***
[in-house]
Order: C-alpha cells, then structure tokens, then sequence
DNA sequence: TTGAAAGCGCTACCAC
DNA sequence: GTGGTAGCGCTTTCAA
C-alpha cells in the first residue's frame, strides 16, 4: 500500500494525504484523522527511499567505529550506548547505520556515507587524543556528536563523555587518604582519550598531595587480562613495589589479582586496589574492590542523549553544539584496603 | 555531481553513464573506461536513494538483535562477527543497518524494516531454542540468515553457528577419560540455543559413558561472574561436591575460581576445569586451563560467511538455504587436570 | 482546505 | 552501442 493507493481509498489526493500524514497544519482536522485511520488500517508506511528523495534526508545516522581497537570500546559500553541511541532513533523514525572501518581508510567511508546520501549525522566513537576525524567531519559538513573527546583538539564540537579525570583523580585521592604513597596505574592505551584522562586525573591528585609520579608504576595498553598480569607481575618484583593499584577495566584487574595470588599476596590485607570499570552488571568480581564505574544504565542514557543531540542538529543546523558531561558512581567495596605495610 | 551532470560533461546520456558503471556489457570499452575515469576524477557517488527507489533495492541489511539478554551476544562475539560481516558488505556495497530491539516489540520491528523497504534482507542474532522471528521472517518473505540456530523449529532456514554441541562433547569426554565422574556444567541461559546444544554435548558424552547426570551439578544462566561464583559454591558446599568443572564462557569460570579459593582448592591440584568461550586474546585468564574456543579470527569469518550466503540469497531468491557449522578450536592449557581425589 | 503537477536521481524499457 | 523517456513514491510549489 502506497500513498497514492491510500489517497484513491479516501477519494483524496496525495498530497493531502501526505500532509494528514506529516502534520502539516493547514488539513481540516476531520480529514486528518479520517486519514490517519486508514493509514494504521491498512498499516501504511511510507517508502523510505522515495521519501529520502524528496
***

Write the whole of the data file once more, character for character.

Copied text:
[in-house]
Order: C-alpha cells, then structure tokens, then sequence
DNA sequence: TTGAAAGCGCTACCAC
DNA sequence: GTGGTAGCGCTTTCAA
C-alpha cells in the first residue's frame, strides 16, 4: 500500500494525504484523522527511499567505529550506548547505520556515507587524543556528536563523555587518604582519550598531595587480562613495589589479582586496589574492590542523549553544539584496603 | 555531481553513464573506461536513494538483535562477527543497518524494516531454542540468515553457528577419560540455543559413558561472574561436591575460581576445569586451563560467511538455504587436570 | 482546505 | 552501442 493507493481509498489526493500524514497544519482536522485511520488500517508506511528523495534526508545516522581497537570500546559500553541511541532513533523514525572501518581508510567511508546520501549525522566513537576525524567531519559538513573527546583538539564540537579525570583523580585521592604513597596505574592505551584522562586525573591528585609520579608504576595498553598480569607481575618484583593499584577495566584487574595470588599476596590485607570499570552488571568480581564505574544504565542514557543531540542538529543546523558531561558512581567495596605495610 | 551532470560533461546520456558503471556489457570499452575515469576524477557517488527507489533495492541489511539478554551476544562475539560481516558488505556495497530491539516489540520491528523497504534482507542474532522471528521472517518473505540456530523449529532456514554441541562433547569426554565422574556444567541461559546444544554435548558424552547426570551439578544462566561464583559454591558446599568443572564462557569460570579459593582448592591440584568461550586474546585468564574456543579470527569469518550466503540469497531468491557449522578450536592449557581425589 | 503537477536521481524499457 | 523517456513514491510549489 502506497500513498497514492491510500489517497484513491479516501477519494483524496496525495498530497493531502501526505500532509494528514506529516502534520502539516493547514488539513481540516476531520480529514486528518479520517486519514490517519486508514493509514494504521491498512498499516501504511511510507517508502523510505522515495521519501529520502524528496